A good friend of mine who owns Tyler Flowers in a fantasy baseball league I participate in believes Flowers' breakout AFL campaign is the beginning of HUGE things to come. My advice to him was to keep his expectations for Flowers at pre-AFL levels since winter ball standouts don't always turn out to be as good as the numbers indicate.
Yes, a .387/.460/.973 is insane for little league, let alone the AFL, but is a twenty game sample ever enough to truly determine Flowers' worth going forward? My answer is no!
Instead of focusing solely on twelve home runs in twenty games, I prefer to use it as a piece of a much bigger prospect puzzle. Does a 6'4" catcher who shows a stretch of monumental power deserve a bump in prospect status? Yes, but not nearly as much as some are making it out to be.
To truly assess Flowers' prospect value, one simply can't ignore the following information:
- Shortly after the calendar turns to 2009, Flowers will be 23 and will not have an at bat above A+ ball. In comparison, Delmon Young is four months older than Flowers and has logged well over 1300 big league at bats.
- While Flowers currently plays catcher, from everything I've read, I would put the odds of him remaining behind the plate at 70/30 against. A move to first base means the power isn't a bonus, it's a must sapping much of his additional perceived value.
- The Braves traded him QUICKLY after the end of the AFL! This is huge as the deal reeks of the Braves selling high and jumping at an opportunity to land a 200 inning workhorse without dealing Freeman, Heyward, Hanson, or Schafer.
- Flowers STILL ranked in the bottom quarter of Baseball America's top 20 AFL prospects.
- I have not read a single analysis of Flowers' performance saying his stock has significantly risen post AFL as he was, and still is a borderline top 100 player.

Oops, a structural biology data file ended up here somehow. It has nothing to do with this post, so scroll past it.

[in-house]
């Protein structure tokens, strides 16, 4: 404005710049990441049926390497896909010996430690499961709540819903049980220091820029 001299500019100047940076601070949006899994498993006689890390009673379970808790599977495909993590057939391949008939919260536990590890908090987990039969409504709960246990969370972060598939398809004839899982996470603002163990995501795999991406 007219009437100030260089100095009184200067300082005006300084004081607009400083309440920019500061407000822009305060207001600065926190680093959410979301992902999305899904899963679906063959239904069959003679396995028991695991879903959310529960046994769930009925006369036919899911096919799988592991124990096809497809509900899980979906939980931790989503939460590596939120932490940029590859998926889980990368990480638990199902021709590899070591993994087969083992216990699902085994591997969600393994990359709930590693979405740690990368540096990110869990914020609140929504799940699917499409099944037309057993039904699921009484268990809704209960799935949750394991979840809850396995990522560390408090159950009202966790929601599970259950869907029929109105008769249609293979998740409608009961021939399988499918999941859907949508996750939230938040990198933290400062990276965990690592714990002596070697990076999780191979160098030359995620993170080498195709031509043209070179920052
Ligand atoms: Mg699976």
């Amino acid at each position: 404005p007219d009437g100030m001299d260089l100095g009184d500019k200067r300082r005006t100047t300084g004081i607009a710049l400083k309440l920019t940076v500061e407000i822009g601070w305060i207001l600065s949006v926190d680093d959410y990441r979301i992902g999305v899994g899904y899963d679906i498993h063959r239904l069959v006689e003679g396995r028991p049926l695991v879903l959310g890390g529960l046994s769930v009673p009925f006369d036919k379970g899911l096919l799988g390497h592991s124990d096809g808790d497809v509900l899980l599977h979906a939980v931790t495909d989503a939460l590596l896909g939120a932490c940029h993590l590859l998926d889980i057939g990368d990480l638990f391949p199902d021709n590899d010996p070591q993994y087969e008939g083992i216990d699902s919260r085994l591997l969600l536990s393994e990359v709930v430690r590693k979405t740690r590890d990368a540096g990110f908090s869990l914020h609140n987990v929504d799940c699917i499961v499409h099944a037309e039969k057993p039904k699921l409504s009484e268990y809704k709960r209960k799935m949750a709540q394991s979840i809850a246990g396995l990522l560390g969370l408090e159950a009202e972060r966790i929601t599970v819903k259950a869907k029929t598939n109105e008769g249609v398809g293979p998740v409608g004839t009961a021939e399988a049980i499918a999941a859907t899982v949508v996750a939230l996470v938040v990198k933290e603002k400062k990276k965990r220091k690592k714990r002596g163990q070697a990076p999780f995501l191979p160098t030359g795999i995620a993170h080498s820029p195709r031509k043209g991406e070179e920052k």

- AFL statistics can be misleading as Eugenio Velez and Sam Fuld were two of the breakout performers from the 2007 AFL season. While both are not the prospects Flowers is, it's a good indicator of how misleading AFL output can be.
When combining his .291/.400/.488 career minor league line, AFL performance, and anecdotal information, I'm left agreeing with most prospect analysts who consider him a borderline top 100 player even after his dominating fall. At this point, too many question marks surround Flowers to consider him an elite talent.
Going forward, I would recommend Flowers owners to copy the Braves blueprint and strike while the iron is hot on Flowers. His perceived value to some will never be higher and if Flowers can land you a top 50 guy or solid veteran, I'd make the move. Flowers' situation is a lot like Jarrod Saltalamacchia's in that his power potential is elite for behind the plate, but average for a first baseman. With Flowers unlikely to stick at catcher, no time is better than the present to cash in on his value.